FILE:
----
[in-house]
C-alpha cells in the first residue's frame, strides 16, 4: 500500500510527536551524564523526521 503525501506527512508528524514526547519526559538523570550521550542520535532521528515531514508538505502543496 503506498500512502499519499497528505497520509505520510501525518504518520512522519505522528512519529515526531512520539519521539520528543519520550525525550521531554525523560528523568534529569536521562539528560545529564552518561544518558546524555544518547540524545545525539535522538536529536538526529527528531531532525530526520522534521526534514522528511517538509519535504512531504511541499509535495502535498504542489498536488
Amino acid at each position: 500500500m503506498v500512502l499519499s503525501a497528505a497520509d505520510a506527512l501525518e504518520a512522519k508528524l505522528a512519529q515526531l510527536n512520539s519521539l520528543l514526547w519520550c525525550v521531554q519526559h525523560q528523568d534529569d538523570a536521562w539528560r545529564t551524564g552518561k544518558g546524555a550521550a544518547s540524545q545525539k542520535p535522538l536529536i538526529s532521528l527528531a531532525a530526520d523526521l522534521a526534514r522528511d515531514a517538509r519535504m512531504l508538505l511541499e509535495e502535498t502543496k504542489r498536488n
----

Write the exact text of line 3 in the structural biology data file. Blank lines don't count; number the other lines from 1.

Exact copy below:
Amino acid at each position: 500500500m503506498v500512502l499519499s503525501a497528505a497520509d505520510a506527512l501525518e504518520a512522519k508528524l505522528a512519529q515526531l510527536n512520539s519521539l520528543l514526547w519520550c525525550v521531554q519526559h525523560q528523568d534529569d538523570a536521562w539528560r545529564t551524564g552518561k544518558g546524555a550521550a544518547s540524545q545525539k542520535p535522538l536529536i538526529s532521528l527528531a531532525a530526520d523526521l522534521a526534514r522528511d515531514a517538509r519535504m512531504l508538505l511541499e509535495e502535498t502543496k504542489r498536488n